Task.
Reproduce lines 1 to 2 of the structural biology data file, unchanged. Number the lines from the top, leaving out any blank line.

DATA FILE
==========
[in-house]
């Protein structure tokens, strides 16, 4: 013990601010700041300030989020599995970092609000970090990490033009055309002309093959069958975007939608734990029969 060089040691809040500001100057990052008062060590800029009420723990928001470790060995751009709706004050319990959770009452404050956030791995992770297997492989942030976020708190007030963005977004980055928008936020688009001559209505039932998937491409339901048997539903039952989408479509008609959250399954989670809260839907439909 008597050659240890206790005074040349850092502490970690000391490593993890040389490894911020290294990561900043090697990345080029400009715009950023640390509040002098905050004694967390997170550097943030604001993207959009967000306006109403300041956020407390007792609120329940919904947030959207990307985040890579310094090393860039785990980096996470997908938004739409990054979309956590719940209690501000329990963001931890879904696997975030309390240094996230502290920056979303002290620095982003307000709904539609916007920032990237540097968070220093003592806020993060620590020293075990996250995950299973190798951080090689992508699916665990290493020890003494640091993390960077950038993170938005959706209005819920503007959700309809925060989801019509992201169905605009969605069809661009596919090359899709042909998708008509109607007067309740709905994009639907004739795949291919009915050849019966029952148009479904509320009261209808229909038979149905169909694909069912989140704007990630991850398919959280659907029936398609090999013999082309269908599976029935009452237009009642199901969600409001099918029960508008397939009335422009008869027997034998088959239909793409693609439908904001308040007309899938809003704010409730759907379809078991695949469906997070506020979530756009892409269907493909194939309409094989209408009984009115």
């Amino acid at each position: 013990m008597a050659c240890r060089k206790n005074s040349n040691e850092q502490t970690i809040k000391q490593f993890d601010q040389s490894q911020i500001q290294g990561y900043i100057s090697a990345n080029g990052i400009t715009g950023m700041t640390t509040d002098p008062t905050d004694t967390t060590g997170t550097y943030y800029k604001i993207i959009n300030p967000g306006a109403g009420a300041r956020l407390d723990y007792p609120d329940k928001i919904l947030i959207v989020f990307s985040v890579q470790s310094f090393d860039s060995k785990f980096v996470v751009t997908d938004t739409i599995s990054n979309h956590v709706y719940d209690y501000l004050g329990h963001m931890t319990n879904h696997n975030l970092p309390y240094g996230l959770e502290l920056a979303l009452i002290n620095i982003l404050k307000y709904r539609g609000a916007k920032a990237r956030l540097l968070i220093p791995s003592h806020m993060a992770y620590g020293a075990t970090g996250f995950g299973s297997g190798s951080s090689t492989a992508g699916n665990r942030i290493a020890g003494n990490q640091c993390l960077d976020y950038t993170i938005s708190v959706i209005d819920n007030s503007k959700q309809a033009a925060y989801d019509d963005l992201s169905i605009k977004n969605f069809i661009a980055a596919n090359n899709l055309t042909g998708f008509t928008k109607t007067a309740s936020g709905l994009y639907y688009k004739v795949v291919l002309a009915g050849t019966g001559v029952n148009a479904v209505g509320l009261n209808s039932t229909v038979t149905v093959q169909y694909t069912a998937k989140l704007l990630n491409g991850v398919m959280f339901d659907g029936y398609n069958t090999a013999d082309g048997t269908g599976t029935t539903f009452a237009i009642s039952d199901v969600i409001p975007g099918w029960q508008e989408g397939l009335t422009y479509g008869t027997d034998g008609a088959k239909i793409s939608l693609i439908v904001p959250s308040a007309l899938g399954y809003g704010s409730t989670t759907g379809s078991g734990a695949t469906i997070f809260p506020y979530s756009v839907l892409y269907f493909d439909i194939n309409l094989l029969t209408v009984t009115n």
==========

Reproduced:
[in-house]
């Protein structure tokens, strides 16, 4: 013990601010700041300030989020599995970092609000970090990490033009055309002309093959069958975007939608734990029969 060089040691809040500001100057990052008062060590800029009420723990928001470790060995751009709706004050319990959770009452404050956030791995992770297997492989942030976020708190007030963005977004980055928008936020688009001559209505039932998937491409339901048997539903039952989408479509008609959250399954989670809260839907439909 008597050659240890206790005074040349850092502490970690000391490593993890040389490894911020290294990561900043090697990345080029400009715009950023640390509040002098905050004694967390997170550097943030604001993207959009967000306006109403300041956020407390007792609120329940919904947030959207990307985040890579310094090393860039785990980096996470997908938004739409990054979309956590719940209690501000329990963001931890879904696997975030309390240094996230502290920056979303002290620095982003307000709904539609916007920032990237540097968070220093003592806020993060620590020293075990996250995950299973190798951080090689992508699916665990290493020890003494640091993390960077950038993170938005959706209005819920503007959700309809925060989801019509992201169905605009969605069809661009596919090359899709042909998708008509109607007067309740709905994009639907004739795949291919009915050849019966029952148009479904509320009261209808229909038979149905169909694909069912989140704007990630991850398919959280659907029936398609090999013999082309269908599976029935009452237009009642199901969600409001099918029960508008397939009335422009008869027997034998088959239909793409693609439908904001308040007309899938809003704010409730759907379809078991695949469906997070506020979530756009892409269907493909194939309409094989209408009984009115």